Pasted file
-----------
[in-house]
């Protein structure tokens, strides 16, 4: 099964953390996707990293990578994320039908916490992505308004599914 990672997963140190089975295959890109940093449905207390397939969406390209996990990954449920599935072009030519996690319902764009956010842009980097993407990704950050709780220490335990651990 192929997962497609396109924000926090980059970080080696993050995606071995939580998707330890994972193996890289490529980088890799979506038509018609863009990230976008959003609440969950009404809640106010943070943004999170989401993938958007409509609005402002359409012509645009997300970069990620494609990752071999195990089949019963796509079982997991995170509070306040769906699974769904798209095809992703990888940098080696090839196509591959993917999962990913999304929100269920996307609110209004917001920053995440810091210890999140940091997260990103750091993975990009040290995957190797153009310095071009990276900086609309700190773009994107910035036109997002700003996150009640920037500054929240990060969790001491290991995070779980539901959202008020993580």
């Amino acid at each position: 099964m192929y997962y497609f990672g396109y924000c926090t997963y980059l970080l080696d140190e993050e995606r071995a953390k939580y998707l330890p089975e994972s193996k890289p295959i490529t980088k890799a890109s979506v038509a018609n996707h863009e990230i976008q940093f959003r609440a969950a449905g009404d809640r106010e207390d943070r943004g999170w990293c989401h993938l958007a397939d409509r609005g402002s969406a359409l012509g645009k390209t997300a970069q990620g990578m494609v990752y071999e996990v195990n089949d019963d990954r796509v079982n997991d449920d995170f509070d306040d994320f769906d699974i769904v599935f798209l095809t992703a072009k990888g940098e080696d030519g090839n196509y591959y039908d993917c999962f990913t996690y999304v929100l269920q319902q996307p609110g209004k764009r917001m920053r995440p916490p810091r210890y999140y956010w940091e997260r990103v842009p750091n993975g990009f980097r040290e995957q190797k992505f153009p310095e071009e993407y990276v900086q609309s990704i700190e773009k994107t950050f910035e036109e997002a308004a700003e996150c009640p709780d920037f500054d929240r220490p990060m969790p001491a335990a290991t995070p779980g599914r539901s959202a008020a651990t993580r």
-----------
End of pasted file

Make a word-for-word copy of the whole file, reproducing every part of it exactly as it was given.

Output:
[in-house]
């Protein structure tokens, strides 16, 4: 099964953390996707990293990578994320039908916490992505308004599914 990672997963140190089975295959890109940093449905207390397939969406390209996990990954449920599935072009030519996690319902764009956010842009980097993407990704950050709780220490335990651990 192929997962497609396109924000926090980059970080080696993050995606071995939580998707330890994972193996890289490529980088890799979506038509018609863009990230976008959003609440969950009404809640106010943070943004999170989401993938958007409509609005402002359409012509645009997300970069990620494609990752071999195990089949019963796509079982997991995170509070306040769906699974769904798209095809992703990888940098080696090839196509591959993917999962990913999304929100269920996307609110209004917001920053995440810091210890999140940091997260990103750091993975990009040290995957190797153009310095071009990276900086609309700190773009994107910035036109997002700003996150009640920037500054929240990060969790001491290991995070779980539901959202008020993580």
């Amino acid at each position: 099964m192929y997962y497609f990672g396109y924000c926090t997963y980059l970080l080696d140190e993050e995606r071995a953390k939580y998707l330890p089975e994972s193996k890289p295959i490529t980088k890799a890109s979506v038509a018609n996707h863009e990230i976008q940093f959003r609440a969950a449905g009404d809640r106010e207390d943070r943004g999170w990293c989401h993938l958007a397939d409509r609005g402002s969406a359409l012509g645009k390209t997300a970069q990620g990578m494609v990752y071999e996990v195990n089949d019963d990954r796509v079982n997991d449920d995170f509070d306040d994320f769906d699974i769904v599935f798209l095809t992703a072009k990888g940098e080696d030519g090839n196509y591959y039908d993917c999962f990913t996690y999304v929100l269920q319902q996307p609110g209004k764009r917001m920053r995440p916490p810091r210890y999140y956010w940091e997260r990103v842009p750091n993975g990009f980097r040290e995957q190797k992505f153009p310095e071009e993407y990276v900086q609309s990704i700190e773009k994107t950050f910035e036109e997002a308004a700003e996150c009640p709780d920037f500054d929240r220490p990060m969790p001491a335990a290991t995070p779980g599914r539901s959202a008020a651990t993580r």